jasontang asks: Have you had any speakers that you later regret having to some extent?
Er, yes indeed. There was the famous TV personality whose talk was so ego-full the audience actually started hissing at her. And the unforgettable case of the speaker who took just a few too many pre-talk drinks to calm the nerves. Trouble is, I can’t really name names because then people would hate me.
I guess about 25% of the talks from each conference never go up on the website. They may be solid, but just lack, for want of a better word, the “wow” factor. We want every talk online to be terrific — and one surprise benefit of doing this is that speakers are using past TED talks as the bar to beat, and putting in amazing amounts of preparation.
hot_pastrami asks: Have you given any thought to hosting debates between intellectuals with differing views? I find that a rousing debate can be a great way to combat confirmation bias.
Funny you should ask. We’re actually doing just that for the first time at TED2010 next month. Stewart Brand vs Mark Z. Jacobson over the proposition “What the world needs now is nuclear power.” Six minutes each, followed by six minutes of all hell letting loose. Then a vote. If it works, we could try to make it a regular feature.
knav asks: Has there been anyone that has not presented at TED yet who you would really like to be on?
But of course. Sticking with the living … Steve Jobs, Aung San Suu Kyi, Warren Buffet, Desmond Tutu, Meryl Streep, Jon Stewart, David Brooks, Sara Lawrence-Lightfoot, James Cameron, Mark Cuban (he accepted one year and never showed, but I still love him … kind of), Ian McEwan, David Attenborough … the list goes on.
My bet is quite a few of the above will show in the next couple years. It’s getting easier to persuade. But the funny thing is, the knockout talks usually come from the most unexpected places. So we spend more time trying to discover the less-known gems. We just met today with an utterly endearing under-the-radar artist who in 20 days’ time is going blow people’s socks off.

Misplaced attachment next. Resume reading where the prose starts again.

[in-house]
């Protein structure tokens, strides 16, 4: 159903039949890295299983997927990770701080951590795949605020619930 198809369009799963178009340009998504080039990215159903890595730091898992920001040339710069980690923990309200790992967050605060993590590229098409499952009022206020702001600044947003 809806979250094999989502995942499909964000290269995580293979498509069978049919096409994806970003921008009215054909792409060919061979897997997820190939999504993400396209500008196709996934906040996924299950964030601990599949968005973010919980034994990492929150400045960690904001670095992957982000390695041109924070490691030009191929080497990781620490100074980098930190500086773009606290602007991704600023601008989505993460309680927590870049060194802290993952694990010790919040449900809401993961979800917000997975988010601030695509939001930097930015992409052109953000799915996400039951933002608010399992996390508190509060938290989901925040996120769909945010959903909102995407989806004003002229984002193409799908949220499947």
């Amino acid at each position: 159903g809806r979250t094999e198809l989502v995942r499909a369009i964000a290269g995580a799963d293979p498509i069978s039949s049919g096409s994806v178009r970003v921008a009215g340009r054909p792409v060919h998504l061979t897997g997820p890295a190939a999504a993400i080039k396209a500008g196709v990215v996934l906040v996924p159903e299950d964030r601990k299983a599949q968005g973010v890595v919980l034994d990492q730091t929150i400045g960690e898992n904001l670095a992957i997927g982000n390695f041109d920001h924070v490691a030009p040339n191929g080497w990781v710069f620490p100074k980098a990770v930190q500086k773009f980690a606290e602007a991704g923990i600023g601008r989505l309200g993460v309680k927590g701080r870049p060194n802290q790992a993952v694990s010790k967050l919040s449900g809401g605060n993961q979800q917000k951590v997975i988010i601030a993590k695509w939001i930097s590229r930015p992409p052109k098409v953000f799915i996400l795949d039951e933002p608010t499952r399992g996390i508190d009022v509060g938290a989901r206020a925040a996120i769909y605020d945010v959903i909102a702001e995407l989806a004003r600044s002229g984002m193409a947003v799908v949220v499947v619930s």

thedanielrecord asks: I love TED and the ideas it presents, however, $2,000 dollars (reduced-price membership) to attend the conference is still quite expensive. I understand that we are all given free video access to each speakers seminar but some truly inspiring thoughts occur between seminars amongst conference attendees. Do you think TED would benefit by reducing the cost of admissions in hopes of increasing access to these ideas worth spreading?
It’s kind of a myth to think that if we would only cut the price, everyone could show up and join in. We have an event that is sold out a year in advance, and we can’t make it much bigger than the 1,500 who come now (plus 400 in Palm Springs) because it would get too impersonal. If we cut the price (which is normally $6k), it wouldn’t allow any more people to come, it would just increase the number on the waitlist. At the same time we’d be losing the dollars that have paid for the creation of our website and allowed free distribution of the content to the world. (TED is a nonprofit — all the conference profits get recirculated to TED.com, TED Prize, and other programs. No one’s making money.)